The upper respiratory tract includes the mouth, nose, throat, larynx (voice box), and trachea (windpipe). Upper respiratory infections are often referred to as “colds.”
The lower respiratory tract includes the bronchial tubes and the lungs. Bronchitis and pneumonia are infections of the lower respiratory tract.
The “common cold” is usually caused by a viral infection and treatment is directed at managing symptoms while the body’s own immune system fights the infection.
Common symptoms of an upper respiratory infection such as a cold include a runny nose, post-nasal drip,cough, and nasal congestion. If laryngitis develops (larynx=voice box + itis=inflammation), the patient may lose their voice or become hoarse.
It is often difficult to know the difference between an acute upper respiratory infection and influenza (seasonal or H1N1 flu).
However, influenza tends to cause symptoms and complaints that involve the entire body, including fever, chills, muscle aches and pains, and general malaise or feeling poorly.
Colds tend not to have such broad body system involvement. If the health care practitioner is concerned about the diagnosis of influenza (flu), antiviral medications may be prescribed.
There are no specific antiviral medications to treat the common cold.
What is an upper respiratory infection?
An upper respiratory infection is also called a common cold. It can affect your nose, throat, ears, and sinuses.
Upper Respiratory Infection Causes
People “catch” colds when they come into contact with airborne viruses. Most often, the virus spreads from person to person in respiratory droplets from sneezing or coughing.
Transmission of viruses can also spread due to poor hand washing techniques as the virus can be passed from person to person by coming in contact with respiratory droplets from an infected person with a handshake, touching the nose, eyes, or mouth after coming in contact with the virus.
Some viruses can live on surfaces such as sink faucets, door and drawer handles, table surfaces, pens, and computer keyboards for up to two hours.
People should understand that upper respiratory infections are contagious and are spread from person to person. Individuals are infected with the virus before symptoms arise and are therefore potentially contagious even before they know they are ill.
Thus, hygienic measures such as covering sneezes and coughs, and regular hand washing should be a routine habit practiced by everyone even when not ill.
Rhinovirus (rhino from the Greek word for nose) and coronavirus are the two most common viruses causing upper respiratory infections.
Other viruses including parainfluenza virus, respiratory syncytial virus, and adenovirus can cause colds but may also cause pneumonia, especially in infants and children.
Upper Respiratory Infection Risk Factors
Not everybody exposed to or who comes into direct contact with an ill person will “catch” their cold. People are especially susceptible if there is a decrease in the body’s immune system so that the virus can begin to spread and cause symptoms in the body.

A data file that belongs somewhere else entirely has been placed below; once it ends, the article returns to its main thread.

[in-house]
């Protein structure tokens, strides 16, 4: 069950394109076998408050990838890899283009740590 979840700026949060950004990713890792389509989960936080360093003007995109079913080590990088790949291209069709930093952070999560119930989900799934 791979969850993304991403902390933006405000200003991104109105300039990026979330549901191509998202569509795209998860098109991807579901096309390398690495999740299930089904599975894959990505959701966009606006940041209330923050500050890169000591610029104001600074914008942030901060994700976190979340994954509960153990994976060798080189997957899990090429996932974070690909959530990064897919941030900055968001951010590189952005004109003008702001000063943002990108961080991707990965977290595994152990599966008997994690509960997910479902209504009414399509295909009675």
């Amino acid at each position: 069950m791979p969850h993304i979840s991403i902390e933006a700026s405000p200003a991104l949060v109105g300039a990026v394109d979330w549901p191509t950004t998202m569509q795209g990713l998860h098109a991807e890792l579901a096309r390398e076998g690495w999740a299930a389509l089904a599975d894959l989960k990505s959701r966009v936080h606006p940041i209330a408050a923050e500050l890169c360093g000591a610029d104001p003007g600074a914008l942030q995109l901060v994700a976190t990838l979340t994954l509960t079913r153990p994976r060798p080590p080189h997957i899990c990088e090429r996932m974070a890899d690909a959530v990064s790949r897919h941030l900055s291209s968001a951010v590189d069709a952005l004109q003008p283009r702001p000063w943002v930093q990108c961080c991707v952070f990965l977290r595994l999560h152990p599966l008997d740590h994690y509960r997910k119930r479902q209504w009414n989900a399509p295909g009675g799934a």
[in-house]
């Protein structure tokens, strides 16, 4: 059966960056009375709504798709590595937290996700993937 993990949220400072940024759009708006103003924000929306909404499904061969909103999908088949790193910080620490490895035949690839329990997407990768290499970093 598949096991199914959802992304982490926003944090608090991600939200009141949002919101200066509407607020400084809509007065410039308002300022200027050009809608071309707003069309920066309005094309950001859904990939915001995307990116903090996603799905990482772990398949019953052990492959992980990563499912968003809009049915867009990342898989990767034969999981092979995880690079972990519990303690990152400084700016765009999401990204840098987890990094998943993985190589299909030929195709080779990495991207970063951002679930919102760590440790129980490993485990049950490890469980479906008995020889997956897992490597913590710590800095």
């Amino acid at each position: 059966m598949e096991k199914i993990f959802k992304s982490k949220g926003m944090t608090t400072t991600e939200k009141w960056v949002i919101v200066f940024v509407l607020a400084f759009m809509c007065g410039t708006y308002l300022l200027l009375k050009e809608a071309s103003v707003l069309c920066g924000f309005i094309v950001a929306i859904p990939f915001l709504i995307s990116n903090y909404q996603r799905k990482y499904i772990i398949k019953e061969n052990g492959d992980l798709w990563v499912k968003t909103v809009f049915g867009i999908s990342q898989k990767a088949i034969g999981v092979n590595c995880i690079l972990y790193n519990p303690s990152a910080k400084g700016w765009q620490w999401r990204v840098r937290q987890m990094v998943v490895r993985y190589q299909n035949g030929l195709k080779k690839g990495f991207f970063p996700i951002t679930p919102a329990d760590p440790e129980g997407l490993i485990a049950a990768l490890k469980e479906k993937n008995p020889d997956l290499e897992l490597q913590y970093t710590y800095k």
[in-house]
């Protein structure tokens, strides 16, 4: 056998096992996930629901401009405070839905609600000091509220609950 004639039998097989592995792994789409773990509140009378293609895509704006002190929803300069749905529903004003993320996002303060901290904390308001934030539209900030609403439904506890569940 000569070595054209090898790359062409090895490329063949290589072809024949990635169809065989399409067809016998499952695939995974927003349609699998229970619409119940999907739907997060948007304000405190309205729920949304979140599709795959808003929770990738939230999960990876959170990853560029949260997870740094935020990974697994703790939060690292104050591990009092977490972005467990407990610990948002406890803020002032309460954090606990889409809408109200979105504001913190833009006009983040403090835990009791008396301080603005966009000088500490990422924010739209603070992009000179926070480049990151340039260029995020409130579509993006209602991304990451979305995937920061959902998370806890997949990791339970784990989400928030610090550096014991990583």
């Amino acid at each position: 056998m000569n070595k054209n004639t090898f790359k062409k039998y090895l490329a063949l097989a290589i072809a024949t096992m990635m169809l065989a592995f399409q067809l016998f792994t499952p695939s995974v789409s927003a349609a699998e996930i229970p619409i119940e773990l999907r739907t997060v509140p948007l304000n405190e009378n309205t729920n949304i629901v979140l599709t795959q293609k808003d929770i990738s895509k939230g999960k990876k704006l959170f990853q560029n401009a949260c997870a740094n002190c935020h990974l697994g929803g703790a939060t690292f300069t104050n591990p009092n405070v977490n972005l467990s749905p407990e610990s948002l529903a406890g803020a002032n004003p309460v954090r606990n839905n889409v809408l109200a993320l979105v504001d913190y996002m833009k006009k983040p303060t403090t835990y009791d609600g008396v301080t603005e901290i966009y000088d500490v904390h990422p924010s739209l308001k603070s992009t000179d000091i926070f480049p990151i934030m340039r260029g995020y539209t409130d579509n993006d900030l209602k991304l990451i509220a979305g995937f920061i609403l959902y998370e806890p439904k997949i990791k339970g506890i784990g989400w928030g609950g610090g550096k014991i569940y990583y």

What are the signs and symptoms of a cold?
Cold symptoms are usually worst for the first 3 to 5 days. You may have any of the following:
- Runny or stuffy nose
- Sneezing and coughing
- Sore throat or hoarseness
- Red, watery, and sore eyes
- Tiredness or restlessness
- Chills and fever
- Headache, body aches, or sore muscles
How is a cold treated?
There is no cure for the common cold. Most people get better in 7 to 14 days. You may continue to cough for 2 to 3 weeks.
Self-care: Keep warm and get plenty of rest. Use a cool mist humidifier to help you breathe easier. Drink 8 to 10 cups of hot or cold liquids each day and eat healthy foods.
Medicines: Do not take any medicines without talking to your caregiver. The following may help reduce the symptoms of your cold:
Decongestants: These can help reduce nasal congestion and help with breathing. If you take decongestant pills, they may make you feel restless or not able to sleep.
Do not use decongestant sprays for more than a few days. If overused they can cause worse inflammation when they are stopped.
Cough suppressants: These help reduce coughing. Ask your caregiver which type of cough medicine is best for you. Some cough suppressants require a prescription, others do not.
Ibuprofen and acetaminophen: These medicines decrease pain and lower a fever. They are available without a doctor’s order. Ask your caregiver which medicine is right for you.
Ask how much to take and how often to take it. Follow directions. These medicines can cause stomach bleeding if not taken correctly.
Ibuprofen can cause kidney damage. Do not take ibuprofen if you have kidney disease, an ulcer, or allergies to aspirin.
Acetaminophen can cause liver damage. Do not drink alcohol if you take acetaminophen. You may use aspirin or medicines that have aspirin in them only if you are older than 18 years old.
When should I contact my caregiver?
Contact your caregiver if:
- Your sore throat gets worse or you see white or yellow spots in your throat.
- Your symptoms get worse after 3 to 5 days or your cold is not better in 14 days.
- You have a rash anywhere on your skin.
- You have large, tender lumps in your neck.
- You have thick, green or yellow drainage from your nose.
- You cough up thick yellow, green, gray, or bloody mucus.
- You have vomiting for more than 24 hours and cannot keep fluids down.
- You have a bad earache.
- You have questions or concerns about your condition or care.
When should I seek immediate care?
Seek care immediately or call 911 if:
- You have bad headaches or a stiff neck, or bright light hurts your eyes.
- You have chest pain or trouble breathing.